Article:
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  #21  
Old 05.06.2009, 10:21
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Re: Switzerland in the olden days

The following link gives us a good overview about Switzerland's history:
http://history-switzerland.geschicht....ch/index.html
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  #22  
Old 05.06.2009, 10:23
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Re: Switzerland in the olden days

From here we can see down the Flumser valley to Sargans, Liechtenstein and Austria and one day my future FIl told me about the area during WW2. Sargans was crowded with detention camps with escaped prisoners from all nationalities, he said it was a really cosmpolitan place.

He lived on a farm further up the valley towards Chur and one day he was collecting hay in a field close to the Rhine when a few allied bombers, obvioulsy lost, crossed into Swiss air space and started dropping bombs, some of which landed in and around the fiedls he was in. He jumped onto a wagon as the horse started running back to the barn. He remembers the horse swerving left and right, almost as if he knew where the bombs were heading.

Obvioulsy he got back to shelter safely and then watched as the Swiss air force came after the bombers and shot a couple down. They crashed into the hills above Mels. I guess if you had time and went up with a metal detector you'd still find bits of them today.
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  #23  
Old 05.06.2009, 10:35
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Re: Switzerland in the olden days

My grandfather was part of the special troops in the army during WWII, equipped with bicycles. He was stationed in Ticino and in small groups of not more than 5 was tasked with surveying the border to Italy. Back then a lot of professional smuggling was going on, and because the smugglers were very well equipped with modern rifles, while they only had old WWI rifles, they used to hide behind rocks to not get detected and shot at by smugglers. Best army in the world indeed!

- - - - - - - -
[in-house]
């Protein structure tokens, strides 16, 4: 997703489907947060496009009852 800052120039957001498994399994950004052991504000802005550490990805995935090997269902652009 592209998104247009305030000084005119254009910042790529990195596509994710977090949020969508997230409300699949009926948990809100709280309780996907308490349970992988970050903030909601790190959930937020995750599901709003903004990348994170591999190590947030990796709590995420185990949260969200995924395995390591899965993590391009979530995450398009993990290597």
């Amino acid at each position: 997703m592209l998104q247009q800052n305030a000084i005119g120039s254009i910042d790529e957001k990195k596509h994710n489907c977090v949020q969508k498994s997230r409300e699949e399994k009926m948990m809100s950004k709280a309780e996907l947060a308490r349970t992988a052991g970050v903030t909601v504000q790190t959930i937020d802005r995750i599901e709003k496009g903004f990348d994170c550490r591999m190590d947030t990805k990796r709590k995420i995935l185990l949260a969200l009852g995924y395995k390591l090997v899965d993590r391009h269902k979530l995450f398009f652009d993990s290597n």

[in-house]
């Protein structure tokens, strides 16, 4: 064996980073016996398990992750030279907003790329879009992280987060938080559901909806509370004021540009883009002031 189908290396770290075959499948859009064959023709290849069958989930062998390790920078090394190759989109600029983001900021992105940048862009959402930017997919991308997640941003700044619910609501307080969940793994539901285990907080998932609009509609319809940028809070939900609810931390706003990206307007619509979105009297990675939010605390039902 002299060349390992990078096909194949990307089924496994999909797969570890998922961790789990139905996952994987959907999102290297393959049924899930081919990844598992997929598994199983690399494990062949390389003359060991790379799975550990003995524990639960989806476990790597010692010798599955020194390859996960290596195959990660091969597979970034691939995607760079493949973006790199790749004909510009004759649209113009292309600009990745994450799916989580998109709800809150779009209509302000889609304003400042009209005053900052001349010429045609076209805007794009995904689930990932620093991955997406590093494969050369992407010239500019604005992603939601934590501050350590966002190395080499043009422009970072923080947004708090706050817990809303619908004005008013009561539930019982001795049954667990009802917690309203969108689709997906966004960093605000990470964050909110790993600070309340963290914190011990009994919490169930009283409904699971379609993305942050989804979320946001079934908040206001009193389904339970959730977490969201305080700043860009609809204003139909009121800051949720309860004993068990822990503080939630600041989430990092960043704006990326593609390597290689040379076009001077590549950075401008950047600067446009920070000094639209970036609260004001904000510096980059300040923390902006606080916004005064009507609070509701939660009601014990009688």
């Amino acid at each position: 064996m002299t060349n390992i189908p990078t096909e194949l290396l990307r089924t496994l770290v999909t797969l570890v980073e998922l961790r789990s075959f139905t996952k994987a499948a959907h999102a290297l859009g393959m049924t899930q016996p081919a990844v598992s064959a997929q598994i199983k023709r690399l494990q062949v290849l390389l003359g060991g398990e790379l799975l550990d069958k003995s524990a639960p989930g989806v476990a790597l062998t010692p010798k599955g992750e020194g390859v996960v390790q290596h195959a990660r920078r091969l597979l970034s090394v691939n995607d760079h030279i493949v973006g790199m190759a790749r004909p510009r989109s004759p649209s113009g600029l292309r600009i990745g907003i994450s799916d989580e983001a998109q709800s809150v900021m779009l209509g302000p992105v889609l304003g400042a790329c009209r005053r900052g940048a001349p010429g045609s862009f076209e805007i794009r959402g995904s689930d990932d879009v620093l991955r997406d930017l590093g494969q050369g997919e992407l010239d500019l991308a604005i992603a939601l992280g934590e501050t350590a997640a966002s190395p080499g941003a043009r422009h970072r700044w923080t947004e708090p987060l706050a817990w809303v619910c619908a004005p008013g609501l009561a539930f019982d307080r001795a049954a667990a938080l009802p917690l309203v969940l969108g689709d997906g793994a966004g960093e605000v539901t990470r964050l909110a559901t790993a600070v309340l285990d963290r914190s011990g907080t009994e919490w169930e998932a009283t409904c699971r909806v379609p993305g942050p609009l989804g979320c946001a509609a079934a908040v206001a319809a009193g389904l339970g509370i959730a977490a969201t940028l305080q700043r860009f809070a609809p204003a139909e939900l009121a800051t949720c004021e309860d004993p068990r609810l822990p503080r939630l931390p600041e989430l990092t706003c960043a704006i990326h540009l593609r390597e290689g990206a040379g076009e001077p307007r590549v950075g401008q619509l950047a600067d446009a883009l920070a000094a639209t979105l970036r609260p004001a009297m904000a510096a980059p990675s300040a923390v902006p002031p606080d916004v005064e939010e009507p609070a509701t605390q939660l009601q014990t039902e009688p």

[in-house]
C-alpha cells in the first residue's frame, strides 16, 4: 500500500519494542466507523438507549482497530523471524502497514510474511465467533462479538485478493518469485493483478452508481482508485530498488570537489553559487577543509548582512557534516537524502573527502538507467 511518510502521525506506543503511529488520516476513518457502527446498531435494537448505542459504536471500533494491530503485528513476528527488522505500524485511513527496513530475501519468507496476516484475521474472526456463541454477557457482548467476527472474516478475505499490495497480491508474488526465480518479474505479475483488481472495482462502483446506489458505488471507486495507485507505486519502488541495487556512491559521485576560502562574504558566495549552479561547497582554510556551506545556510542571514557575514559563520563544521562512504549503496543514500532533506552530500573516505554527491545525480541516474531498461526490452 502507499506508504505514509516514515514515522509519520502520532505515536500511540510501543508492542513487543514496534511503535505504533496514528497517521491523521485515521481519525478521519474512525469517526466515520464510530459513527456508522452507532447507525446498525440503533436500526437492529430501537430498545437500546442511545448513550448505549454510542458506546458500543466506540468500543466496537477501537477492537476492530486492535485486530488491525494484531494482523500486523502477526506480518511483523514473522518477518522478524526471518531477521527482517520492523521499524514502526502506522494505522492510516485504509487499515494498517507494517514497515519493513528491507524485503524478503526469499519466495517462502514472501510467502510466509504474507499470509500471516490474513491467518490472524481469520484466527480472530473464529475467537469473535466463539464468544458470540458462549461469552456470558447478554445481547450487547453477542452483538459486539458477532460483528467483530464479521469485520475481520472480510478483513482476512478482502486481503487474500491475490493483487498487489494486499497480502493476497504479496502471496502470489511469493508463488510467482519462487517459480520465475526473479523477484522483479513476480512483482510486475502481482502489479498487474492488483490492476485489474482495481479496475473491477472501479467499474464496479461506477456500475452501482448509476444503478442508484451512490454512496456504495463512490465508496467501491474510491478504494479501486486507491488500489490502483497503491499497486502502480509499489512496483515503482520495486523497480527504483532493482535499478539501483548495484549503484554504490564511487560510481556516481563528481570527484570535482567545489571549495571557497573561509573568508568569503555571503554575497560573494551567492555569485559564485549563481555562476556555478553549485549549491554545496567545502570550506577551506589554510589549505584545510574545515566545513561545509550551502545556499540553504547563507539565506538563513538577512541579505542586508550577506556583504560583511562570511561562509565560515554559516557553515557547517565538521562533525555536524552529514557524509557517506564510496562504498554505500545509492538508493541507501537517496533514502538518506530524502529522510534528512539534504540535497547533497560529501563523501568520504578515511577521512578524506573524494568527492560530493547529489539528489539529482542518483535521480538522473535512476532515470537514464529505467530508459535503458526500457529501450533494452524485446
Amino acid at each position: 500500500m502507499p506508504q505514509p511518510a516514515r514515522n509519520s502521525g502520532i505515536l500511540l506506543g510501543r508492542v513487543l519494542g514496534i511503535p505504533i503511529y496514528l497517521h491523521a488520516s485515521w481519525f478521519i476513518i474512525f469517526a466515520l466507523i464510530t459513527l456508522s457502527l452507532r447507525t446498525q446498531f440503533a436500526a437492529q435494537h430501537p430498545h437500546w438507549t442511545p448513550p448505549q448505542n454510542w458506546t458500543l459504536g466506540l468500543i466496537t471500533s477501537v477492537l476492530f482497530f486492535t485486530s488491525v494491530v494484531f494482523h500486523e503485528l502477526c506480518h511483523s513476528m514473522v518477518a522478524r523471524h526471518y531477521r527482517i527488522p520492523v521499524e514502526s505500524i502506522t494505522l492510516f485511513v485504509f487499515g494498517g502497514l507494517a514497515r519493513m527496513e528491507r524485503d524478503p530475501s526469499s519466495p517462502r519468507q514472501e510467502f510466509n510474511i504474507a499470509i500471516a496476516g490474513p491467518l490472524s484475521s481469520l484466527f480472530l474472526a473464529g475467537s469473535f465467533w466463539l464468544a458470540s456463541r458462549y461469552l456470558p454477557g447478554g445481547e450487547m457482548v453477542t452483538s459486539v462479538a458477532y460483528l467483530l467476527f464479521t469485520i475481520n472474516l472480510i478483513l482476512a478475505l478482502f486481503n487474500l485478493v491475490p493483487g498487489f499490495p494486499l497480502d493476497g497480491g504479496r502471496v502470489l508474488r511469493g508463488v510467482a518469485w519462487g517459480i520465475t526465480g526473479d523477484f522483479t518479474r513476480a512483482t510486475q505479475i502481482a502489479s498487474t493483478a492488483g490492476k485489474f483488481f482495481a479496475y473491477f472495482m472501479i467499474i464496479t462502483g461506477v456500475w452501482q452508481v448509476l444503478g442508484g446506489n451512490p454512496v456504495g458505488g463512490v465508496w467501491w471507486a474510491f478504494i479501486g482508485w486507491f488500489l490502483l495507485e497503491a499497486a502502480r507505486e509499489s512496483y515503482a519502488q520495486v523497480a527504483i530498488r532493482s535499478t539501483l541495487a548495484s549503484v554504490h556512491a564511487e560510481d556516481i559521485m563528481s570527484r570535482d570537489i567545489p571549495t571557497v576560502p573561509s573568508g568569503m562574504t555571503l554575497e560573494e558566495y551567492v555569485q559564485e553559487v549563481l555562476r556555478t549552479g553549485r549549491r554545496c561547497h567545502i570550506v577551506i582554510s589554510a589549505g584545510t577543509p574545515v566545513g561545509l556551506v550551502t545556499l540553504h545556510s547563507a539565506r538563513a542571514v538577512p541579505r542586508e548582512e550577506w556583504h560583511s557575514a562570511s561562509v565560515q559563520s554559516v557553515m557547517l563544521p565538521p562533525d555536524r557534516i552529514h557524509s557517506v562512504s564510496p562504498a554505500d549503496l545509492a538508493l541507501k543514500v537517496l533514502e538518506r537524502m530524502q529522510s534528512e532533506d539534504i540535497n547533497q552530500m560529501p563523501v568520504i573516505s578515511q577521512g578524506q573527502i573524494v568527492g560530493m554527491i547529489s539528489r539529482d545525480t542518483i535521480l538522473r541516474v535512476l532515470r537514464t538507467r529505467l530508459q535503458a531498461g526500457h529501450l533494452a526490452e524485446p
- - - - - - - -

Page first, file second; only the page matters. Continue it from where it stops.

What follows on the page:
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  #24  
Old 05.06.2009, 10:42
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Re: Switzerland in the olden days

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"Knecht" is german for " farm labourer", and "Ritter" is german for "knight".
I know that. But that's what English "knight" used to mean too: a boy or a servant. It only began to mean "hard guy in armor" during the Hundred Years' War.

That's what I love about this language... I can easily forgive "das Handy" when I stop to remember that "rauchen" is just "reek" (as in, long may yer lum) and the "Bach" is just the beck and the "Herd" is the hearth.
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  #25  
Old 05.06.2009, 10:44
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Re: Switzerland in the olden days

Does anyone know if Swiss air space was a no-fly zone at that time? Or did the Germans fly over at will during the war..? I often go to the attic room to read/ sleep and once in a while, hear the distance drone of a heavy aircraft late at night and wonder how it must of been during the war: listening constantly to the hum of war plans flying overhead. Switzerland must of been a noisy place during those years.. especially north of the country.
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  #26  
Old 05.06.2009, 11:13
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Re: Switzerland in the olden days

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Does anyone know if Swiss air space was a no-fly zone at that time? Or did the Germans fly over at will during the war..? I often go to the attic room to read/ sleep and once in a while, hear the distance drone of a heavy aircraft late at night and wonder how it must of been during the war: listening constantly to the hum of war plans flying overhead. Switzerland must of been a noisy place during those years.. especially north of the country.
The Swiss Air Force attacked German and Allied aircraft entering Swiss airspace during World War II.
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  #27  
Old 05.06.2009, 11:18
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Re: Switzerland in the olden days

Well, theoretically Switzerland was a no-fly zone during both WW, but since we had no way of enforcing it, the country was crossed daily by countless German and Allied planes...